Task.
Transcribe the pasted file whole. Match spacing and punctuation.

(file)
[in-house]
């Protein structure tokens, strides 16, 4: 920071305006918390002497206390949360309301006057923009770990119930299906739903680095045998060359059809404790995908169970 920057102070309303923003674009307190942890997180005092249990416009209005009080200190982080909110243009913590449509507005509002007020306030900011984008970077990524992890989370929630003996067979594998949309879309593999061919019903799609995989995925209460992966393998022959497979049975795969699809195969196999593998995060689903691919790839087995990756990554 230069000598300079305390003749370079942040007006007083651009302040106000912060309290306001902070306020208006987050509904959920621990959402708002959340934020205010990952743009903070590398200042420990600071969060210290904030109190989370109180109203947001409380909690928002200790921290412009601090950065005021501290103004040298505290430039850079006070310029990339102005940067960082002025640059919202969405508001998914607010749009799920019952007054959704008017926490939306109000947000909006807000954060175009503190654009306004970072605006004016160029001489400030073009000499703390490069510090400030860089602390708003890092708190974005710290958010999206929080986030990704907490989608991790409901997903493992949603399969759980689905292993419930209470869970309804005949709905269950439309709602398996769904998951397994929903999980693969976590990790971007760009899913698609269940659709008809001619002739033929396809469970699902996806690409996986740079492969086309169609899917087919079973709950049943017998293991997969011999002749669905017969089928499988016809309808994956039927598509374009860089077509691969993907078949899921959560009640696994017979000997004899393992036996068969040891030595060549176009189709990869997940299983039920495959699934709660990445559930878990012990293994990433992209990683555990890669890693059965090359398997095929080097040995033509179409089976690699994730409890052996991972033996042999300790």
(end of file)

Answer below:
[in-house]
């Protein structure tokens, strides 16, 4: 920071305006918390002497206390949360309301006057923009770990119930299906739903680095045998060359059809404790995908169970 920057102070309303923003674009307190942890997180005092249990416009209005009080200190982080909110243009913590449509507005509002007020306030900011984008970077990524992890989370929630003996067979594998949309879309593999061919019903799609995989995925209460992966393998022959497979049975795969699809195969196999593998995060689903691919790839087995990756990554 230069000598300079305390003749370079942040007006007083651009302040106000912060309290306001902070306020208006987050509904959920621990959402708002959340934020205010990952743009903070590398200042420990600071969060210290904030109190989370109180109203947001409380909690928002200790921290412009601090950065005021501290103004040298505290430039850079006070310029990339102005940067960082002025640059919202969405508001998914607010749009799920019952007054959704008017926490939306109000947000909006807000954060175009503190654009306004970072605006004016160029001489400030073009000499703390490069510090400030860089602390708003890092708190974005710290958010999206929080986030990704907490989608991790409901997903493992949603399969759980689905292993419930209470869970309804005949709905269950439309709602398996769904998951397994929903999980693969976590990790971007760009899913698609269940659709008809001619002739033929396809469970699902996806690409996986740079492969086309169609899917087919079973709950049943017998293991997969011999002749669905017969089928499988016809309808994956039927598509374009860089077509691969993907078949899921959560009640696994017979000997004899393992036996068969040891030595060549176009189709990869997940299983039920495959699934709660990445559930878990012990293994990433992209990683555990890669890693059965090359398997095929080097040995033509179409089976690699994730409890052996991972033996042999300790």